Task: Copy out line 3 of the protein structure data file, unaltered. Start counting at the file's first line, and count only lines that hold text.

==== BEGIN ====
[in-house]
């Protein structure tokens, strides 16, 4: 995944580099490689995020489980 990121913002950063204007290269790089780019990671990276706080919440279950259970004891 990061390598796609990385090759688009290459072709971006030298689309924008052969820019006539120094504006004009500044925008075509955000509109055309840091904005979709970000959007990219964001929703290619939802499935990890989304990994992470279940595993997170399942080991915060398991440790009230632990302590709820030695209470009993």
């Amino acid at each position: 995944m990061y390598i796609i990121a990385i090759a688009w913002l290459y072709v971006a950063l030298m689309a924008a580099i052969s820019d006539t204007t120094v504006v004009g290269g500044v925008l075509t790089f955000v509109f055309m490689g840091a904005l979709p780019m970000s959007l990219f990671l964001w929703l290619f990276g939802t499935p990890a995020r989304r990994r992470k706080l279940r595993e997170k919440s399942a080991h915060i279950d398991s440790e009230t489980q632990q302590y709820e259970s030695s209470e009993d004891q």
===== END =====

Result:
């Amino acid at each position: 995944m990061y390598i796609i990121a990385i090759a688009w913002l290459y072709v971006a950063l030298m689309a924008a580099i052969s820019d006539t204007t120094v504006v004009g290269g500044v925008l075509t790089f955000v509109f055309m490689g840091a904005l979709p780019m970000s959007l990219f990671l964001w929703l290619f990276g939802t499935p990890a995020r989304r990994r992470k706080l279940r595993e997170k919440s399942a080991h915060i279950d398991s440790e009230t489980q632990q302590y709820e259970s030695s209470e009993d004891q």